Luminance-dependent visual processing enables moth flight in low light

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Science  12 Jun 2015:
Vol. 348, Issue 6240, pp. 1245-1248
DOI: 10.1126/science.aaa3042

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Not too fast and not too slow

Moths are typically active during dawn and dusk when light levels are low and vision is challenging. Slower visual response times can allow for greater light sensitivity, but flying insects are both moving and tracking moving targets, making such tradeoffs potentially problematic. Using a combination of modeling and experiments, Sponberg et al. show that moths are able to avoid this potential decrease in visual acuity (see the Perspective by Warrant). This is because the point at which their perception of movement would be compromised is just above the natural frequency at which flowers sway. Thus, insect vision is precisely adapted to the light and movement conditions of their environment.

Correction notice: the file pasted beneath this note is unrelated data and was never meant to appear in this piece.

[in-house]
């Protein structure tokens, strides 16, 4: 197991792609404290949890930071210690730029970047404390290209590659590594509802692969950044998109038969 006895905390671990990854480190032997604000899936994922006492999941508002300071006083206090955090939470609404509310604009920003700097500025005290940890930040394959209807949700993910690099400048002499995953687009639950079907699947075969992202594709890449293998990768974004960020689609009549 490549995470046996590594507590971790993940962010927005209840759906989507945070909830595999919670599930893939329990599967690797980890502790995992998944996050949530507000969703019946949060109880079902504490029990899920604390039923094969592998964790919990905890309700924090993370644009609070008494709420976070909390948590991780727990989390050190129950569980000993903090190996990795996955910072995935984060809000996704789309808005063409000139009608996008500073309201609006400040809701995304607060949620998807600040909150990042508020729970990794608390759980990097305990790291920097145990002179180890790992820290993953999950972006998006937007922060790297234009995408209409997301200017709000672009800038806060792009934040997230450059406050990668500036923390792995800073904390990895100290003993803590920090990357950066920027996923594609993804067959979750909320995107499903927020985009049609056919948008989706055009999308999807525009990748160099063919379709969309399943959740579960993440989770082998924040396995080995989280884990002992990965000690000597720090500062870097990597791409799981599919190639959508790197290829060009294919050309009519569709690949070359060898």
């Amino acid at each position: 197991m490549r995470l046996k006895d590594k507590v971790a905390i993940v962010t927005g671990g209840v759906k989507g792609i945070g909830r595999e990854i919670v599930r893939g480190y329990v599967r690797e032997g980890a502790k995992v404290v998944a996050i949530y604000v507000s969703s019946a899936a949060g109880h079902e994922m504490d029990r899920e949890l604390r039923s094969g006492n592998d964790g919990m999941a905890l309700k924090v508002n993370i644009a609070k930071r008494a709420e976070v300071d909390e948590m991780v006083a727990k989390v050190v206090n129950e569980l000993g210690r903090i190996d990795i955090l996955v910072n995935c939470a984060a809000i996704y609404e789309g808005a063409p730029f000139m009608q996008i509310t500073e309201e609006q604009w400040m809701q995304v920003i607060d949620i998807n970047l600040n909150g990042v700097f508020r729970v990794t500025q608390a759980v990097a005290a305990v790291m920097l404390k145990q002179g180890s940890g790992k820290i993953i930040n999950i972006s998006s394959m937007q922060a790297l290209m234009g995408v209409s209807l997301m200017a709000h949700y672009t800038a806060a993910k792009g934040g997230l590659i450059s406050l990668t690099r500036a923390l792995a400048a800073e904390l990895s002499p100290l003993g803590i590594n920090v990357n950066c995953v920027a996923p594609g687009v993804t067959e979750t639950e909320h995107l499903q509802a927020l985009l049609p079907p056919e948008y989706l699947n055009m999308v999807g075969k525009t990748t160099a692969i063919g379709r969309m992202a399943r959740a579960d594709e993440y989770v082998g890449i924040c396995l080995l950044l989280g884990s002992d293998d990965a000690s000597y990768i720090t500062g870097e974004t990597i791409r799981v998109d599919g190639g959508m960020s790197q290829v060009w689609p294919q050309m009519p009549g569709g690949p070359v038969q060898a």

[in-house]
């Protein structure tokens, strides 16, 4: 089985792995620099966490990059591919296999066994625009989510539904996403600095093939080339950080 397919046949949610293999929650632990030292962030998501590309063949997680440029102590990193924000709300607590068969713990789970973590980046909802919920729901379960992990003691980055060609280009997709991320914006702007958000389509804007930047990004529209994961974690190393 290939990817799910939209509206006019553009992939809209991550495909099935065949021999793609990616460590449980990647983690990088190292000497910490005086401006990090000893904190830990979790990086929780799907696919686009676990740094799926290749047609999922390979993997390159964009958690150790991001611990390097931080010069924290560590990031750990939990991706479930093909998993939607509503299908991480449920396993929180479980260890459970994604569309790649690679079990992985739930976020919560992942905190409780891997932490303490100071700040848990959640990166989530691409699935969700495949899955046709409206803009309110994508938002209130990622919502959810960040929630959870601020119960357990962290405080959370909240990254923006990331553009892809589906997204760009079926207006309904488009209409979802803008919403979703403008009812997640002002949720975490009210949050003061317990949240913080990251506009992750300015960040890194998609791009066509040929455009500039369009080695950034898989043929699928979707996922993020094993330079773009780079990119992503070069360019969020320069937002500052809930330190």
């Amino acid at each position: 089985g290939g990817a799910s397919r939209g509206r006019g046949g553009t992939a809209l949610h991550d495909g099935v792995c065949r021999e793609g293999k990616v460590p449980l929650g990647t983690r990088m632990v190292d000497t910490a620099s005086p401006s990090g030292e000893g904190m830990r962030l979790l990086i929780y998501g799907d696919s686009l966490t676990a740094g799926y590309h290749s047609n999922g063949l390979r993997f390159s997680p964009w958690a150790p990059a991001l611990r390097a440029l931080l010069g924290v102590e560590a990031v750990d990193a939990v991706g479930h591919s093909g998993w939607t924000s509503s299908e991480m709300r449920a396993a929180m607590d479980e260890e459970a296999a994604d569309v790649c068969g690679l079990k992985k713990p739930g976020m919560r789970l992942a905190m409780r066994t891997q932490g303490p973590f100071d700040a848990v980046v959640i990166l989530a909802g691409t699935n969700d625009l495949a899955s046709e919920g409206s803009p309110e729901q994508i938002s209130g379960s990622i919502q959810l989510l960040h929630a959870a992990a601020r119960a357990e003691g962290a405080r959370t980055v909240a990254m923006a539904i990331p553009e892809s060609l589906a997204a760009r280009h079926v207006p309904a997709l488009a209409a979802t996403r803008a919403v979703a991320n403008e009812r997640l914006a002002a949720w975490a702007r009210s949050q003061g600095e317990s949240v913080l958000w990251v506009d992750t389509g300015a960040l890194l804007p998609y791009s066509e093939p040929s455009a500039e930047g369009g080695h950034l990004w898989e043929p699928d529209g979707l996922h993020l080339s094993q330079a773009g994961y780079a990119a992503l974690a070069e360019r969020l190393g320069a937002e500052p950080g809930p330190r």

Science, this issue p. 1245; see also p. 1212


Animals must operate under an enormous range of light intensities. Nocturnal and twilight flying insects are hypothesized to compensate for dim conditions by integrating light over longer times. This slowing of visual processing would increase light sensitivity but should also reduce movement response times. Using freely hovering moths tracking robotic moving flowers, we showed that the moth’s visual processing does slow in dim light. These longer response times are consistent with models of how visual neurons enhance sensitivity at low light intensities, but they could pose a challenge for moths feeding from swaying flowers. Dusk-foraging moths avoid this sensorimotor tradeoff; their nervous systems slow down but not so much as to interfere with their ability to track the movements of real wind-blown flowers.

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